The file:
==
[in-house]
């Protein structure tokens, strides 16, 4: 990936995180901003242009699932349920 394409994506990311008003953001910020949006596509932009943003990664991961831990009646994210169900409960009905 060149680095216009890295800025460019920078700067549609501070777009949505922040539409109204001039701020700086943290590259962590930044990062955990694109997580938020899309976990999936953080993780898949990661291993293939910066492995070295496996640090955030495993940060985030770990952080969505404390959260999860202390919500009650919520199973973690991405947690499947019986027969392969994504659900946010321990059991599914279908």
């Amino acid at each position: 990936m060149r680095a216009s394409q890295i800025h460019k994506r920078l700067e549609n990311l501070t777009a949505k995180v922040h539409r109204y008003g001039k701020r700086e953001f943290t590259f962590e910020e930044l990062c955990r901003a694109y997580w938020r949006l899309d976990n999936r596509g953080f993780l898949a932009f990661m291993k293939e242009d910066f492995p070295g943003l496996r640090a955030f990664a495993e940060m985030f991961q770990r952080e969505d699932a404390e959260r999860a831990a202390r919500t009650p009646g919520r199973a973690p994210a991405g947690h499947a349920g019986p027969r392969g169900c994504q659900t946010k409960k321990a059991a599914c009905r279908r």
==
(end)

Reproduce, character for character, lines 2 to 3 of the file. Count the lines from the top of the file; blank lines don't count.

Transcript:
């Protein structure tokens, strides 16, 4: 990936995180901003242009699932349920 394409994506990311008003953001910020949006596509932009943003990664991961831990009646994210169900409960009905 060149680095216009890295800025460019920078700067549609501070777009949505922040539409109204001039701020700086943290590259962590930044990062955990694109997580938020899309976990999936953080993780898949990661291993293939910066492995070295496996640090955030495993940060985030770990952080969505404390959260999860202390919500009650919520199973973690991405947690499947019986027969392969994504659900946010321990059991599914279908």
């Amino acid at each position: 990936m060149r680095a216009s394409q890295i800025h460019k994506r920078l700067e549609n990311l501070t777009a949505k995180v922040h539409r109204y008003g001039k701020r700086e953001f943290t590259f962590e910020e930044l990062c955990r901003a694109y997580w938020r949006l899309d976990n999936r596509g953080f993780l898949a932009f990661m291993k293939e242009d910066f492995p070295g943003l496996r640090a955030f990664a495993e940060m985030f991961q770990r952080e969505d699932a404390e959260r999860a831990a202390r919500t009650p009646g919520r199973a973690p994210a991405g947690h499947a349920g019986p027969r392969g169900c994504q659900t946010k409960k321990a059991a599914c009905r279908r």